We were most impressed with the solid feel of the gen-three Kia Cerato. It’s almost as good as many European cars. The new Cerato, like all Kias of the latest models sold in Australia, had a considerable amount of local input in the suspension and steering. While some of the early Aussie-modified Kias can be on the firm side, this new Cerato is impressively smooth in its ride, even over badly corrugated roads.

This added comfort may be due to the fact that the suspension guys have backed off a little on the sportiness of the Cerato. Resulting in handling that is safe rather than exciting. Which, we revhead road testers have to admit is what typical buyers expect from a car in this class.

As we’ve come to expect, Kia Cerato is well-equipped in the safety field. Standard on all models are Electronic Stability Control with traction control, ABS brakes, electronic brakeforce distribution and brake assist; and Emergency Stop Signal that activates the hazard lights on emergency braking. Six airbags help to keep you alive if the aforementioned protection electronics can’t prevent a crash.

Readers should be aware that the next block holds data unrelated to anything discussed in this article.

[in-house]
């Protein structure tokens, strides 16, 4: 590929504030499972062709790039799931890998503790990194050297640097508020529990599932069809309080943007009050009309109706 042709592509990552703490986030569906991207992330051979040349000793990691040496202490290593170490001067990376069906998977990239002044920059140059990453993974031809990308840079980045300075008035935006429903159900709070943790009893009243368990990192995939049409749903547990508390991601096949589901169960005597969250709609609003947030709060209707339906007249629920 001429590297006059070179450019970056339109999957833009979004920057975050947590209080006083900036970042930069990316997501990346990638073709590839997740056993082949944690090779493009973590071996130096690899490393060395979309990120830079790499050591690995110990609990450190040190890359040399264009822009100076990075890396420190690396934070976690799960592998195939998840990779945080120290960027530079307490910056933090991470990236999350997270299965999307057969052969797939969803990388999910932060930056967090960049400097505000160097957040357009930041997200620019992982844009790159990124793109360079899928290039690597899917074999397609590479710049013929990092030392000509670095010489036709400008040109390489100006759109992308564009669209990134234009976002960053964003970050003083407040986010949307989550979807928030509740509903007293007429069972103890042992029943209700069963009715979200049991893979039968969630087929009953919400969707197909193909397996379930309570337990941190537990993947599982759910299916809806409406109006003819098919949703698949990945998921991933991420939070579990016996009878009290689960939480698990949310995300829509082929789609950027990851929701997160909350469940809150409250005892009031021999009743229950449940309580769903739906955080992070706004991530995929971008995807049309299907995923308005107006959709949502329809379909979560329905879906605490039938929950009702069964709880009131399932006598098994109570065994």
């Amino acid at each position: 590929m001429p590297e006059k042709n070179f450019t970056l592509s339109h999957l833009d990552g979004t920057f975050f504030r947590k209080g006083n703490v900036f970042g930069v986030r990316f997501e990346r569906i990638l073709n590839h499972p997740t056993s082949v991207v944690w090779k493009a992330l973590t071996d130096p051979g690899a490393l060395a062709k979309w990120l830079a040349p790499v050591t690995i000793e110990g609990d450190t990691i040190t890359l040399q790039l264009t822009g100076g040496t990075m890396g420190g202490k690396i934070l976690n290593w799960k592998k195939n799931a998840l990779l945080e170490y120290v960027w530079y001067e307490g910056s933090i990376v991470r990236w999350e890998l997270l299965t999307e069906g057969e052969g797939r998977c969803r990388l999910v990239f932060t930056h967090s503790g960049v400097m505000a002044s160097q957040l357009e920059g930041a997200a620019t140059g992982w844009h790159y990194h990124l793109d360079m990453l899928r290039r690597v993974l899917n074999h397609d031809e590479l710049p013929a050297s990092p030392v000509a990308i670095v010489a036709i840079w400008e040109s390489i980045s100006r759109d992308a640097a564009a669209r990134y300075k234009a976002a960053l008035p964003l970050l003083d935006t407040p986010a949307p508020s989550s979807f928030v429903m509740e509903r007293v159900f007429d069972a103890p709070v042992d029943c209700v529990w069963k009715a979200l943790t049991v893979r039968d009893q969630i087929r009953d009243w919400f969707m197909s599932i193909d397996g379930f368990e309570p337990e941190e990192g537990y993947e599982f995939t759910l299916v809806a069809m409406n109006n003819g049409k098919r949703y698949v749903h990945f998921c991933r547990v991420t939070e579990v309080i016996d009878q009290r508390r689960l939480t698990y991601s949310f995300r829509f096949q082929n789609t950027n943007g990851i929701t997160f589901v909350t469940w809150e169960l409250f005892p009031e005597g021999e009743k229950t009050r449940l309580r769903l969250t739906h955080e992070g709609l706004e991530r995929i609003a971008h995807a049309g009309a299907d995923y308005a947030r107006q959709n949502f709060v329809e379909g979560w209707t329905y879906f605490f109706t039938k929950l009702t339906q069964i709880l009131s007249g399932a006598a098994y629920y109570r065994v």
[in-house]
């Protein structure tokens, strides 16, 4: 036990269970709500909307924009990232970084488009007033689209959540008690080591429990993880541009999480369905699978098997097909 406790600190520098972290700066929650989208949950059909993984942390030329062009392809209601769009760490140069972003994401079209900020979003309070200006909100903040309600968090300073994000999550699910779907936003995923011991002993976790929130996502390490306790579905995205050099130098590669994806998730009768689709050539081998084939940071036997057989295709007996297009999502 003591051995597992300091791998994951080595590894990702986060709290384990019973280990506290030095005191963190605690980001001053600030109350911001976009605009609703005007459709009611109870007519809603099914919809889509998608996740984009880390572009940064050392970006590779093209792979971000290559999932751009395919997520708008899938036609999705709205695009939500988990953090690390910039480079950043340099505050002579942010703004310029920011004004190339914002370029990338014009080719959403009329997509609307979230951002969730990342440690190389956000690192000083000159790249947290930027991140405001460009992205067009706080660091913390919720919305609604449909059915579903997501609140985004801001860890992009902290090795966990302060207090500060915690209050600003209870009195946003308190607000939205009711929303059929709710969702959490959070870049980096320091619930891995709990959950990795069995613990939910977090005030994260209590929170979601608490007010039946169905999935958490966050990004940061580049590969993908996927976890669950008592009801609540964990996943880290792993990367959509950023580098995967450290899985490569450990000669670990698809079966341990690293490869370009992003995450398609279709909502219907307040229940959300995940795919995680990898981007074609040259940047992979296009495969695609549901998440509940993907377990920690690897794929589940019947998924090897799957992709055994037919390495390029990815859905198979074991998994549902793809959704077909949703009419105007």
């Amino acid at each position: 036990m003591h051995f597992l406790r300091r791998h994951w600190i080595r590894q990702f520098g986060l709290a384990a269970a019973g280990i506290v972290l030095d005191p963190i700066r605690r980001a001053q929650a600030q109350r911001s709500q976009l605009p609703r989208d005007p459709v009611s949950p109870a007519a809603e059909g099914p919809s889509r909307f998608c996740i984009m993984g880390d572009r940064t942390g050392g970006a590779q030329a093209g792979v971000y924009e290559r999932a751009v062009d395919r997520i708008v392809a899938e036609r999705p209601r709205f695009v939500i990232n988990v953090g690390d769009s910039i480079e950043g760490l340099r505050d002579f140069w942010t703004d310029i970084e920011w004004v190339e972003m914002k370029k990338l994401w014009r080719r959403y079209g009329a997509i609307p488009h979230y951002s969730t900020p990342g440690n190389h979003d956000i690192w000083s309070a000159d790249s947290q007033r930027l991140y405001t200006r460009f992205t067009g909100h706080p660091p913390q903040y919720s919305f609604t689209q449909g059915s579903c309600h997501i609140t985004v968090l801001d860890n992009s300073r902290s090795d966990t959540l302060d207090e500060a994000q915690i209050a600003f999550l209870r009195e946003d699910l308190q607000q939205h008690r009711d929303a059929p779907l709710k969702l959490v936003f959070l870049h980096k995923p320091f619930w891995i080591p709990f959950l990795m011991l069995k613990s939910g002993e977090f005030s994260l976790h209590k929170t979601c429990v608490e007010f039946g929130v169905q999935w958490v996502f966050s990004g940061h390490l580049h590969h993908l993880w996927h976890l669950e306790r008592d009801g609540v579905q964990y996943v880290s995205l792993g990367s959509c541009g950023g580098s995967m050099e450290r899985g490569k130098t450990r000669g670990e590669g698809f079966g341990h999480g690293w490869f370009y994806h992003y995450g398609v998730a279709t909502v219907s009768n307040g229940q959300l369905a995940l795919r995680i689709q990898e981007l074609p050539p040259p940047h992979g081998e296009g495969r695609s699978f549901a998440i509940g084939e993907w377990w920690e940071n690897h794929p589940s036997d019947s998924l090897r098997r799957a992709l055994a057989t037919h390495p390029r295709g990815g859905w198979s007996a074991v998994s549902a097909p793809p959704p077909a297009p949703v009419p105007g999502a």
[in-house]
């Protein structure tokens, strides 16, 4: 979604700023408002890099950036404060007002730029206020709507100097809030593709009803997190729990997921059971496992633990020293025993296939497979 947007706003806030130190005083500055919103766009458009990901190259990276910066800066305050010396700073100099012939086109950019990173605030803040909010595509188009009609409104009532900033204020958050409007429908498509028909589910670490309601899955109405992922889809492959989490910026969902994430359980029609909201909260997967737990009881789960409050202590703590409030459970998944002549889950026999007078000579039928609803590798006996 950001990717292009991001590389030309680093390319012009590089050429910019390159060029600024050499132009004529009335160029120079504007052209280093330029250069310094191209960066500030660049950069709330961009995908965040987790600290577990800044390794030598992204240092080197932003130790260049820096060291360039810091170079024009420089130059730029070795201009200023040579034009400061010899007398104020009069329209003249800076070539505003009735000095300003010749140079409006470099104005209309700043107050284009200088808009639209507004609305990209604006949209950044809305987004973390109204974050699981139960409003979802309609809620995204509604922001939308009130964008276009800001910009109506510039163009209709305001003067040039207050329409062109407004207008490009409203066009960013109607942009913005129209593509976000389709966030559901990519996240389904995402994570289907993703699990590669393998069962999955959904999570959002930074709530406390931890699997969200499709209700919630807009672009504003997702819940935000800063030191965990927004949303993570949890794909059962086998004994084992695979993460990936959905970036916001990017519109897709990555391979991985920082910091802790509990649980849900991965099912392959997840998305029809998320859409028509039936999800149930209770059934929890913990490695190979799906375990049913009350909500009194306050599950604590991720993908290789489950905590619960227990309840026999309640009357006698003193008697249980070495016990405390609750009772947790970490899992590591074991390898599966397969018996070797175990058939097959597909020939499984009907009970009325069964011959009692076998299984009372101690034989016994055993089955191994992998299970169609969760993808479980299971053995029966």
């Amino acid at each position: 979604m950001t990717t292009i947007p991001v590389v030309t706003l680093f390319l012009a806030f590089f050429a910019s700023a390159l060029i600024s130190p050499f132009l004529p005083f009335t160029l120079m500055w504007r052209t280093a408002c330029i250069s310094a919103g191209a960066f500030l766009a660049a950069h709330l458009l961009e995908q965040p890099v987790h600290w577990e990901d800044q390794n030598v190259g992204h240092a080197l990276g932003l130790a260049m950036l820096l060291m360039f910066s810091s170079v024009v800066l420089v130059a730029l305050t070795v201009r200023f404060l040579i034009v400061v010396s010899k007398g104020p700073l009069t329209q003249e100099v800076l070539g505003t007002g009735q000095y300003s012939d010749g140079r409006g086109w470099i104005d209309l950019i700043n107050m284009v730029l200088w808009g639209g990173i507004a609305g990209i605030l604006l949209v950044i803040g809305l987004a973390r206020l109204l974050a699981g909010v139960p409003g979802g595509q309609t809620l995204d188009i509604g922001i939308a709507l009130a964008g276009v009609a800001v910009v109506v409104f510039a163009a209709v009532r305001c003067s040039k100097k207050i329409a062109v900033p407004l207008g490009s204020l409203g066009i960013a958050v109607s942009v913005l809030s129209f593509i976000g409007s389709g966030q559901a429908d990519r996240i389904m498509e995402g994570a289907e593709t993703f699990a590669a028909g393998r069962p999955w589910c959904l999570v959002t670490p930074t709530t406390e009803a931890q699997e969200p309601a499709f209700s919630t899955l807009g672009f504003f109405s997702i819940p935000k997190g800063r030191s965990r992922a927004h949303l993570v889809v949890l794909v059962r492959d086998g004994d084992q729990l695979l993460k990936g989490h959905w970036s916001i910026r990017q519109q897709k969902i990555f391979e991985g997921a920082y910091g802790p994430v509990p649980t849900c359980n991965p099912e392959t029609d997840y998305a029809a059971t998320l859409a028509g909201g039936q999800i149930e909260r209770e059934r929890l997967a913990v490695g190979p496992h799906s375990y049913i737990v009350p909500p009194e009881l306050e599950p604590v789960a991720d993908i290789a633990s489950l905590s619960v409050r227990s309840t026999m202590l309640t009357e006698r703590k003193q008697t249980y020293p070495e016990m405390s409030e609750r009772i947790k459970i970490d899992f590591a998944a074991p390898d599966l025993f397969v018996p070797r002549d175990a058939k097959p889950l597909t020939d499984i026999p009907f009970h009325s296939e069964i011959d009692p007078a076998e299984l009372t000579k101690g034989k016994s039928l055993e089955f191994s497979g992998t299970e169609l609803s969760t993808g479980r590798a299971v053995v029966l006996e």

On the luxury front, there’s cruise control, Bluetooth; Auxiliary and USB sockets; and steering wheel mounted controls in all models.

Kia Cerato Si not only gets the bigger engine it also has 16-inch alloy wheels; a reversing camera; smart key with push-button start/stop; chromed highlight surrounds. There’s what Kia terms a ‘premier’ interior trim; 4.3-inch LCD computer screen; and automatic lights.

The range-topping Cerato SLi scores 17-inch alloys; LED taillights; LED daytime running lights; leather trimmed seats; heated front seats; a powered driver’s seat; paddle-shifters when the automatic transmission is specified; and dual-zone climate control.

A satellite navigation package including traffic information and DVD player displaying on a 7-inch LCD screen, is priced at $1000.